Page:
Top view of OroBOT, performing a good gait rating (shown at 2x speed).
GIF: Tomislav Horvat (EPFL Lausanne), Camilo Mello (EPFL Lausanne) / Gizmodo

Not happy to stop here, scientists used a robot called OroBOT to confirm or reject the suggestions on the computer. With a robot working in the physical world, researchers were better able to calculate the physics involved. the actual transferred energy in the different walking styles proposed by the simulation. hypotheses about the dynamics of animal movement, "Melo says in a statement. "He influences the physics of the real world of his walking."

OroBOT has tested hundreds of different walking styles to identify the most commonly used and not used by Orobates . In another act of diligent care, the researchers correlated the styles of walking with the candidates against the fossil steps made by Orobates . If the gait did not match the fingerprints, it got a lower score. Researchers have even created an interactive website where the public and scientists can explore the possible treks used by Orobates

Potential gait with moderate body elevation and moderate bending of the spine. The most likely gait used by Orobates according to this study, is a style very similar to that used by the Hurricanes (HU Berlin), Jonas Lauströer (HAW Hamburg), Amir Andikfar (HAW Hamburg) / Gizmodo

caimans. This ancient animal moved with an athletic gait and could behave slightly upright on itself – something that salamanders and skinheads can not do. This turned out to be a more sophisticated style of walking than the assumed. "Our indicators show that Orobates shows a more advanced movement than was previously accepted for earlier tetrapods, suggesting that advanced earthly movement preceded diversification from [modern] amniotes, "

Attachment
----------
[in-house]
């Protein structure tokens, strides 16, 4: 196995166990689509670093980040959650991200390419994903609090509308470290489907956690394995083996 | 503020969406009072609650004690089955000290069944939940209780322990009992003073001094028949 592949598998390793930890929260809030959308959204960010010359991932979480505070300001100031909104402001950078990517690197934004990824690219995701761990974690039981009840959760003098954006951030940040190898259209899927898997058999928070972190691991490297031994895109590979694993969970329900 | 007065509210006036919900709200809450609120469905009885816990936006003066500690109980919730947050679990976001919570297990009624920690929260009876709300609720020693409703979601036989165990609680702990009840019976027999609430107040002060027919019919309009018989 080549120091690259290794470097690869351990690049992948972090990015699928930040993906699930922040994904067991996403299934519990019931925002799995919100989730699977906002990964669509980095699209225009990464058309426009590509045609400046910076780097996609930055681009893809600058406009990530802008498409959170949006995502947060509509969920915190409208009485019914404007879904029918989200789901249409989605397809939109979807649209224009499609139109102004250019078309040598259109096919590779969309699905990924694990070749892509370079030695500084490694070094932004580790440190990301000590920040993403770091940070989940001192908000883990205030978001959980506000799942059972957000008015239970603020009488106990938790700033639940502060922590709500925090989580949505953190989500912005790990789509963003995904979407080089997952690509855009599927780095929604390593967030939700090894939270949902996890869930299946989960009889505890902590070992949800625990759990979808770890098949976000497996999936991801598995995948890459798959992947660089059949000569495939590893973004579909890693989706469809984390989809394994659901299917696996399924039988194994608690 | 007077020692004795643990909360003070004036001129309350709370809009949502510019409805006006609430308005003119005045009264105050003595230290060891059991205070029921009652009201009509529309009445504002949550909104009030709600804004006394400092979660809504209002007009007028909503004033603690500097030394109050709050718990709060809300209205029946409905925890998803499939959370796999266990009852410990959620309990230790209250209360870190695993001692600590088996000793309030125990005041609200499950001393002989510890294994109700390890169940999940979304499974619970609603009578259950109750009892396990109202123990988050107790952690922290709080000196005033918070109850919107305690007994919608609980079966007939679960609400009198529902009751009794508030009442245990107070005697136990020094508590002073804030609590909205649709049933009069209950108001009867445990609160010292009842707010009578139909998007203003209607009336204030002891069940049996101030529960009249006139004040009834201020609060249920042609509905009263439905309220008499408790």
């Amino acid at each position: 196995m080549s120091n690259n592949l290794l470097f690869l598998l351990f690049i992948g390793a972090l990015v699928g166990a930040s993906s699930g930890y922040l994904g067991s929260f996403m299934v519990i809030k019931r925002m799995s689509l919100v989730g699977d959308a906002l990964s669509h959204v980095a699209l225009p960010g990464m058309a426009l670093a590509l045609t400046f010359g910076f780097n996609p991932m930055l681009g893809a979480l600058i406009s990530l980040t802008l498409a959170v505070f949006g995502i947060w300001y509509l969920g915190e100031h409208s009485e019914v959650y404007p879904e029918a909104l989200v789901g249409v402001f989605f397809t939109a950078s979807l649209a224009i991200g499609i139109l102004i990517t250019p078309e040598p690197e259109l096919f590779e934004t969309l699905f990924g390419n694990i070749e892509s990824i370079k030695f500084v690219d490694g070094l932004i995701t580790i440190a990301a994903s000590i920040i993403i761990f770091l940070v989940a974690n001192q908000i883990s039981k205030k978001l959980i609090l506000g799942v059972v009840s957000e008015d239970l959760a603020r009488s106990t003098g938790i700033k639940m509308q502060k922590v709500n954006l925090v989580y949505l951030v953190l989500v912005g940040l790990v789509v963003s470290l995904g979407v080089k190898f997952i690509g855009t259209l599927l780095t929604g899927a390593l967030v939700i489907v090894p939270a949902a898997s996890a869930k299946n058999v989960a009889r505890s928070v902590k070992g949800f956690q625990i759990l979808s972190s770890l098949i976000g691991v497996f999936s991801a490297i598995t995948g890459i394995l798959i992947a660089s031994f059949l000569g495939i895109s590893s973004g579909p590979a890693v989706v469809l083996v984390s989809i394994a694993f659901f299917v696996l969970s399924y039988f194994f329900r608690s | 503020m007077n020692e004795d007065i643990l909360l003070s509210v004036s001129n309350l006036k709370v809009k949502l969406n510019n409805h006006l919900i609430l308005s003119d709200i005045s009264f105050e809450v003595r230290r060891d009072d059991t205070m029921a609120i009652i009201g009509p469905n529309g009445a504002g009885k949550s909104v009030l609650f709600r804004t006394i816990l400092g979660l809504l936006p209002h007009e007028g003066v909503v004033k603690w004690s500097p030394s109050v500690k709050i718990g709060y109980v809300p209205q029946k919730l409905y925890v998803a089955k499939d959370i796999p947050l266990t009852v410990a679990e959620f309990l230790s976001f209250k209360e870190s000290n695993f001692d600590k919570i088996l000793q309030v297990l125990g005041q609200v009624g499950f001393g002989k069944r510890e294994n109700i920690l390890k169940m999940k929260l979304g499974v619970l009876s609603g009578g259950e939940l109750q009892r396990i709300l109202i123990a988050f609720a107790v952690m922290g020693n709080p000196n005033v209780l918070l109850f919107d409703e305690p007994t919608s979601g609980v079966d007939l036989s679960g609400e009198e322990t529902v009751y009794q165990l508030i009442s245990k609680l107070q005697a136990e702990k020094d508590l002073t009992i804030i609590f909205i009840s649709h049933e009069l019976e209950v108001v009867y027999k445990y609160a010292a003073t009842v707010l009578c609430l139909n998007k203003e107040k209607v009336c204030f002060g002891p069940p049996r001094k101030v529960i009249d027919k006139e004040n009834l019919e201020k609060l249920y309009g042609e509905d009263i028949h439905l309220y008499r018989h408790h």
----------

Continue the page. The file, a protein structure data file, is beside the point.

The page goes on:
Excitingly, the researchers said their new multilateral methodology could be used to study other important evolutionary transitions, such as the origin of the flight or galloping mammals

" This is a remarkable study, what about "It's difficult to find guilty approaches," said Emily M. Standan, an associate professor at the University of Ottawa and an expert in early biomechanics of animals and comparative physiology. "By integrating anatomy with fossil fuels and paths with a wide range of familiar scattered animals and application of engineering and computer modeling tools to fit the data, the authors have taken a tremendous amount of information and have done it together to create a very realistic and difficult to refute description of how one ancient animal can be sole. "Stonen finds it interesting to learn that the upright stance seems to precede the emergence and diversification of modern amniots and their heirs.

"Because locomotive performance is often chosen in the adaptive evolutionary context, these data suggest that the advantages of standing up – speed, efficiency and agility – may have contributed to the diversification of [modern] amniotes," she said. , "It's exciting to think."

Standen was impressed by this find, but the methodology used by the researchers impressed her the most. She said work is what science should be: open, interdisciplinary, broadly focused and accessible. "It's a really incredible effort with incredible quality and precision," she said. "Not to mention that they have made these tools available online so that others can add information and adjust the results. It looks incredible and reminds of late-night TV commercials that would sell something amazing and then continue to add other "gifts" at no extra charge, she added: "The only thing missing on paper is a set of 12 pieces of knife. . "

[Nature]